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Old Jun 19, 2008, 11:03 AM   #1
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Hi:

Been informed of a family wedding where the brides family (groom is a cousin of mine) will be held next March in Alaska. I have been asked once again to take pictures atanother familywedding. I don't have much details to go on yet casue it isjust being planed... all they know is plan to shot outdoors for a while when the parties arrive via limo and enter the church and reception hall and when the bride and groom leave via limobut all else should be inside.

Are their any issues with shooting in Alaska vs Virginia (never had a chance to shoot below 20 degrees and when I did I noticed the lense fogged over when I went from outside to inside...... I know its cold up there and wondering with a Fuji S9100 if the lense may fog over, freeze or if I will have any mermory card or battery issues. I use a transcend 16GB 133x CF, 4GB PQI 100x CF and 2GB sandisc ultra II CF, impact brand 2700 and 2900mha rechargeable AAs

thanks

dave
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Old Jun 19, 2008, 9:56 PM   #2
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There have been quite a few threads regarding using cameras in cold weather. As you note, moving from cold to warm can cause lens fogging. If you don't have the luxury of having a camera for each temperature, you need to plan aaccordingly, and do your indoor photos first. Batteries are also an issue in the cold. NiMH cells lose capacity rapidly in sub-freezing temps. You may want to invest in a set or two of lithium AA's for this.

I haven't had any camera or memory performance issues with either my Minolta or Pentax. If it is going to be below 20 degrees F, you should think about gloves, and practice using your camera with them. Lens caps are easy to lose, as are memory cards, etc.

If the weather is nice and sunny, the outdoor shots will likely give you problems with dynamic range. If you can get people to hold still, bracket your exposures, and combine to HDR. (if it is relatively calm- a windy day makes this nearly impossible)

That's about all I can think of at the moment, but I'm sure you'll get other replies. the best advice, of course is "Don't do it!", but I don't even take that myself, so Good Luck.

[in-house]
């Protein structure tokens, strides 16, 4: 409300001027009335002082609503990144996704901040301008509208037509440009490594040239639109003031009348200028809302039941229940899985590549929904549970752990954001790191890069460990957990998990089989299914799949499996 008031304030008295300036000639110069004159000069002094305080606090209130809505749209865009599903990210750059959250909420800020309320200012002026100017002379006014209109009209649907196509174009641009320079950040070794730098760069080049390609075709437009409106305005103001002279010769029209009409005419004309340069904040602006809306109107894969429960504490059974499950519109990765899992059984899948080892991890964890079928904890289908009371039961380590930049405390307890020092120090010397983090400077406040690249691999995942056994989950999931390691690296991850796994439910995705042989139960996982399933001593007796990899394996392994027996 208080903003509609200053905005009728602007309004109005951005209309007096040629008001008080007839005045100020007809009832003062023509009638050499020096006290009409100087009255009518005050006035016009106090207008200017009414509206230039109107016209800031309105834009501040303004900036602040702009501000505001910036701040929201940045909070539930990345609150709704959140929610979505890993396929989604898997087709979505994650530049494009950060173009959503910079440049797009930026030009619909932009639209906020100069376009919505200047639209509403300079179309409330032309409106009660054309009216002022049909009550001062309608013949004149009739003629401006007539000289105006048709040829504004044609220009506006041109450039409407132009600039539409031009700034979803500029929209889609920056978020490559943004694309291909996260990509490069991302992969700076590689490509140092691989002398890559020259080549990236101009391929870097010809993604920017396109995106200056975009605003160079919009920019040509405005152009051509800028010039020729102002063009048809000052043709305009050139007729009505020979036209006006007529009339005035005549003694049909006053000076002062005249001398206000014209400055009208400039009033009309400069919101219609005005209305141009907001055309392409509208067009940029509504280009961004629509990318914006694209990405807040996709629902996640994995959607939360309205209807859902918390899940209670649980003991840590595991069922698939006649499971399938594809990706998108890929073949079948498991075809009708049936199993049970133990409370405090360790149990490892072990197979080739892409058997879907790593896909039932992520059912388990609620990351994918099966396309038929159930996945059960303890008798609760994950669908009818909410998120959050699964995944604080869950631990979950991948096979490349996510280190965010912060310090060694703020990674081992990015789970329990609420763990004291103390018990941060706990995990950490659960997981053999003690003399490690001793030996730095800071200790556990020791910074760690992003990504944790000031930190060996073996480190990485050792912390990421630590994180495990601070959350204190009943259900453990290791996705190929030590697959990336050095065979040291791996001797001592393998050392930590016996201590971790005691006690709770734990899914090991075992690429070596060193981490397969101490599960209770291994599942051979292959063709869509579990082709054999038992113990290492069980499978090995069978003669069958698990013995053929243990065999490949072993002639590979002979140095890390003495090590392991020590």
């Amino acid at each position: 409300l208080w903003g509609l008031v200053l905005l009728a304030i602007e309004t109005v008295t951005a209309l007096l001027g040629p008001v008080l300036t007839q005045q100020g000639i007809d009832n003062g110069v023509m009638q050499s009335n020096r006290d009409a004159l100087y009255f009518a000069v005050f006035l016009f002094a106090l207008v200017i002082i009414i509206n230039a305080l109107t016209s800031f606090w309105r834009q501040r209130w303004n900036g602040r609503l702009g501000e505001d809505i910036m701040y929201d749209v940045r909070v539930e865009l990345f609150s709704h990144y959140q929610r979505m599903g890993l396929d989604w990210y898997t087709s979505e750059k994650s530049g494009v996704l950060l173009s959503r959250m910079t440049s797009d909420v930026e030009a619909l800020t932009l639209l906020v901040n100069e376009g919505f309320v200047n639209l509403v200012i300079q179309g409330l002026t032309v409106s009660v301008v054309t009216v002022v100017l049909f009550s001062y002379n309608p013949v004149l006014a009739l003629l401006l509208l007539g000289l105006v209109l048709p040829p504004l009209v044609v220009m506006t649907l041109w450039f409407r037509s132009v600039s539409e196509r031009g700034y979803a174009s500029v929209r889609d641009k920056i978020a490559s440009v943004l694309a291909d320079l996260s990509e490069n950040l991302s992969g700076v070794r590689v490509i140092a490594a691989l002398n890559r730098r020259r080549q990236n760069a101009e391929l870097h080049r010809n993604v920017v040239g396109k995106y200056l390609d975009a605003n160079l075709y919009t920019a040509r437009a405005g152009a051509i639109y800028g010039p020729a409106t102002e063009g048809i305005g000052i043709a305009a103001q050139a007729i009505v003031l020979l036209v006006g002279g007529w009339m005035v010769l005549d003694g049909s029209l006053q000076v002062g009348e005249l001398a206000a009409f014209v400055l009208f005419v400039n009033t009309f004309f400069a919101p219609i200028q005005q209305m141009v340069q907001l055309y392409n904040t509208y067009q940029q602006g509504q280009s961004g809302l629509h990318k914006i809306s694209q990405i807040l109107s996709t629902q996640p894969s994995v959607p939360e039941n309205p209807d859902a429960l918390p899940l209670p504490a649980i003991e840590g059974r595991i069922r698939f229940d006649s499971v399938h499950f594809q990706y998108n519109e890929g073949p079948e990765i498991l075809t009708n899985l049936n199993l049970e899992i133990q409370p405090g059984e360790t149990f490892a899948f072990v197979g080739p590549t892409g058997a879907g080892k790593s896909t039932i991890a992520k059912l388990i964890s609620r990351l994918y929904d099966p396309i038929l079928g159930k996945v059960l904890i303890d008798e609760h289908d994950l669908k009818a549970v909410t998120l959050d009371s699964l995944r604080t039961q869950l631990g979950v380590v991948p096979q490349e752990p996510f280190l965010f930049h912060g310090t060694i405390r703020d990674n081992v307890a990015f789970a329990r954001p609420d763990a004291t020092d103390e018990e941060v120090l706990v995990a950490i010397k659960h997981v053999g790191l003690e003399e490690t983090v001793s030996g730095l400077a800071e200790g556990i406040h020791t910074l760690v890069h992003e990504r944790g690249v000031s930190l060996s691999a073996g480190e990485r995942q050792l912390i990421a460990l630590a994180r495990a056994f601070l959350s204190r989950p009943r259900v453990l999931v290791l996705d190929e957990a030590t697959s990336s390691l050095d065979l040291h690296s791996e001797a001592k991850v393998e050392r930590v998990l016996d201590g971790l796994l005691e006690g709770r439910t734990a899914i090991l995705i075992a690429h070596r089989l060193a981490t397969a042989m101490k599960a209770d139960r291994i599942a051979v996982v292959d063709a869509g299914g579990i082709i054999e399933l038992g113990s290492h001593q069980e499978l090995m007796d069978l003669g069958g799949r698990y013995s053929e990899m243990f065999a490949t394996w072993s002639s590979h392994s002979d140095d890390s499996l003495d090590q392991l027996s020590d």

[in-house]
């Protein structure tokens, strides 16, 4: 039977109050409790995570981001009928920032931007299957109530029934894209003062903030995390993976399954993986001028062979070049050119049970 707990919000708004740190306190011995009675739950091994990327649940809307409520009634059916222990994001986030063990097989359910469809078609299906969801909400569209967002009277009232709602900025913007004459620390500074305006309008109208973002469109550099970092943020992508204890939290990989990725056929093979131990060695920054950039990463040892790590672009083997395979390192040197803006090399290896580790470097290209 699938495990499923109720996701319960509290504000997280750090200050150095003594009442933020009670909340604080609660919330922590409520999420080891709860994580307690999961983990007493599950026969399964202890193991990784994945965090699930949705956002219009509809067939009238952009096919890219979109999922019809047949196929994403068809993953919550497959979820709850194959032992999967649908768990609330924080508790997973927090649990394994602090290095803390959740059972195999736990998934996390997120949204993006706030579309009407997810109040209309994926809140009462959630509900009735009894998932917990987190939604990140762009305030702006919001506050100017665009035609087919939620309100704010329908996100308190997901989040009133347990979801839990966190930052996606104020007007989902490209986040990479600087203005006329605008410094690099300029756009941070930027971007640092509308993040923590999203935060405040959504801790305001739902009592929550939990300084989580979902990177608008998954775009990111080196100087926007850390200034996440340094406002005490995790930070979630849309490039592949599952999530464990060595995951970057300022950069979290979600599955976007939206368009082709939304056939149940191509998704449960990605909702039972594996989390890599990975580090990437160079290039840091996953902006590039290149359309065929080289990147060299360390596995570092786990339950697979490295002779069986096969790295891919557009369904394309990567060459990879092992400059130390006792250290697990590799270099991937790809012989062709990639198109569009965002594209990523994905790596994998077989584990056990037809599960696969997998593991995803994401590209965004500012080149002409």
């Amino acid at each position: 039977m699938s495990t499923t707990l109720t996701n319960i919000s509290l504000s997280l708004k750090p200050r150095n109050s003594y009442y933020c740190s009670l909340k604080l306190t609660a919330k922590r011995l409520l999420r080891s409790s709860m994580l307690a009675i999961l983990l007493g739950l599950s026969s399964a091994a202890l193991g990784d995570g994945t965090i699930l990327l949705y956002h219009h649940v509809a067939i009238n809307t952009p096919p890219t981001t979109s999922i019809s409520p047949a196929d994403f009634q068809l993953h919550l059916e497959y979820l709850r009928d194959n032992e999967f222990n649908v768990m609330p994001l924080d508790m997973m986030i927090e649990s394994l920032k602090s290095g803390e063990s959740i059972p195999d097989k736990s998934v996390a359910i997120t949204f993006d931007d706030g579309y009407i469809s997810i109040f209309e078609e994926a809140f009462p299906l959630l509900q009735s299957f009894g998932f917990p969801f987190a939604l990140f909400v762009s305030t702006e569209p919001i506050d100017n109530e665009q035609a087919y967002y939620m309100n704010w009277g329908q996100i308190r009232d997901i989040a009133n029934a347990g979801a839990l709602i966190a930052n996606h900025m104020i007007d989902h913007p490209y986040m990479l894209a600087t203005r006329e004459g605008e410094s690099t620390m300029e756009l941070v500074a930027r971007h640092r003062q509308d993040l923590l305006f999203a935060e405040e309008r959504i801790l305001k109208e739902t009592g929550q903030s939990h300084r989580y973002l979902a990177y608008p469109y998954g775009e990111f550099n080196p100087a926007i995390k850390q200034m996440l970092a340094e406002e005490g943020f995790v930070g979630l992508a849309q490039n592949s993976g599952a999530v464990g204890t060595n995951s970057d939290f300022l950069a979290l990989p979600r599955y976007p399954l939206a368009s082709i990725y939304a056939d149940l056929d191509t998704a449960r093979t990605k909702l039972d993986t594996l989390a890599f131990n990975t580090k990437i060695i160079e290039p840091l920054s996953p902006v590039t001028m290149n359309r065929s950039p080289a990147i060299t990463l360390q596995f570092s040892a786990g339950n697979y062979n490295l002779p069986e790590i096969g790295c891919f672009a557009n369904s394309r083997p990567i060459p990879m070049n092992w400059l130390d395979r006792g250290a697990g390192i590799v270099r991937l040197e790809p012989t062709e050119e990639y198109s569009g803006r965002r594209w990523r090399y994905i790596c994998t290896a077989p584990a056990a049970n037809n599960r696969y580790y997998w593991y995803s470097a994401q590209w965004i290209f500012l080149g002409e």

brian
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Old Jun 19, 2008, 10:54 PM   #3
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Thanks for the info..... The last family wedding I did was not because I volunteered or asked and this one I said nothing about even going and they bagged me to take pictures. I am not a good wedding photographer I rather be out on the streets taking pictures of fires, accidents and such thats where I excell my wedding photos are ok or at least thats all I think of them but this is the fourth family related wedding I have been bagged to......

Anyway you got me to thinking about snow and the need to bracket my images etc. I will look at resources that talk about photographing in snowy conditions

thanks again

dave
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Old Jul 13, 2008, 11:03 AM   #4
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I really doubt that these batteries are really 2900mAh. Go with Energizer 2450 or 2500. The written mAh is not as important as real mAh and Energizer and Duracell actually deliver what they say.

The batteries suffer in performance significantly once you get below -10C or so, but don't let them get too cold. Get a battery carrying case and keep the batteries in your inner pocket and keep them warm with body heat.


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Old Jul 13, 2008, 10:07 PM   #5
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Photo 5 wrote:
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... I will look at resources that talk about photographing in snowy conditions...
Do that, and figure on shooting with manual exposure and white balance - both of those can get very odd in snow if you let the camera choose the settings. Assuming you get there a day or so before the wedding, do some practicing. Make a real effort to avoid blowing out the snow.

As brian said, get some disposable lithium AAs. Much better cold performance and a nearly infinite shelf life. Good to have a set on hand for emergency use. About US$10/set of four.

Condensation is a serious problem going from cold to warm. put your camera into a plastic bag *BEFORE* going inside and keep it there until it has warmed up - about half an hour. So tell the folks that you will be out of operation for that time after the outdoor shots - unless you don't mind getting the inside of your camera wet.
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Old Jul 14, 2008, 11:38 AM   #6
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Quote:
Condensation is a serious problem going from cold to warm. put your camera into a plastic bag *BEFORE* going inside and keep it there until it has warmed up - about half an hour. So tell the folks that you will be out of operation for that time after the outdoor shots - unless you don't mind getting the inside of your camera wet
This would be a great reason to have a backup to use. Keep one indoors so you can keep shooting upon reentering the building. It's also a good idea to have a backup anyway in case your main camera fails which becomes a greater possibility after shooting in tough outdoor environments.
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